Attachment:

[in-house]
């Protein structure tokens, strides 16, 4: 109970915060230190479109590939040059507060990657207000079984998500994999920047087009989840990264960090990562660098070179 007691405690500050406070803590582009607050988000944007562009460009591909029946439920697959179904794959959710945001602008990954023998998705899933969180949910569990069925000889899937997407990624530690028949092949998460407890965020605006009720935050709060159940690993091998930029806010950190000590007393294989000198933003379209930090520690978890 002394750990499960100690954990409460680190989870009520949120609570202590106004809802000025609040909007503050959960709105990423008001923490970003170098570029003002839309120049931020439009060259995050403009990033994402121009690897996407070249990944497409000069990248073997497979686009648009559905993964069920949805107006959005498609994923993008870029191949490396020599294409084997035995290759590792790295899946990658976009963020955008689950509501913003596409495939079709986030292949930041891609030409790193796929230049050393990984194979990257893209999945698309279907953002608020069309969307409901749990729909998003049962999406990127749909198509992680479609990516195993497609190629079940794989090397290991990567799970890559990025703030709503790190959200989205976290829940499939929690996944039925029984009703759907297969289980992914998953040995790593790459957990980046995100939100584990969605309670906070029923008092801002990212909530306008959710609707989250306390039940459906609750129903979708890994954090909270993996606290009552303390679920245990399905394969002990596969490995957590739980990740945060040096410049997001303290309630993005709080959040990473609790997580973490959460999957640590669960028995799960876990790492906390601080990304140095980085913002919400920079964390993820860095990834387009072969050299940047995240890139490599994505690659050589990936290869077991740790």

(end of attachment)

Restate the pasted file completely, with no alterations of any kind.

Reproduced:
[in-house]
């Protein structure tokens, strides 16, 4: 109970915060230190479109590939040059507060990657207000079984998500994999920047087009989840990264960090990562660098070179 007691405690500050406070803590582009607050988000944007562009460009591909029946439920697959179904794959959710945001602008990954023998998705899933969180949910569990069925000889899937997407990624530690028949092949998460407890965020605006009720935050709060159940690993091998930029806010950190000590007393294989000198933003379209930090520690978890 002394750990499960100690954990409460680190989870009520949120609570202590106004809802000025609040909007503050959960709105990423008001923490970003170098570029003002839309120049931020439009060259995050403009990033994402121009690897996407070249990944497409000069990248073997497979686009648009559905993964069920949805107006959005498609994923993008870029191949490396020599294409084997035995290759590792790295899946990658976009963020955008689950509501913003596409495939079709986030292949930041891609030409790193796929230049050393990984194979990257893209999945698309279907953002608020069309969307409901749990729909998003049962999406990127749909198509992680479609990516195993497609190629079940794989090397290991990567799970890559990025703030709503790190959200989205976290829940499939929690996944039925029984009703759907297969289980992914998953040995790593790459957990980046995100939100584990969605309670906070029923008092801002990212909530306008959710609707989250306390039940459906609750129903979708890994954090909270993996606290009552303390679920245990399905394969002990596969490995957590739980990740945060040096410049997001303290309630993005709080959040990473609790997580973490959460999957640590669960028995799960876990790492906390601080990304140095980085913002919400920079964390993820860095990834387009072969050299940047995240890139490599994505690659050589990936290869077991740790």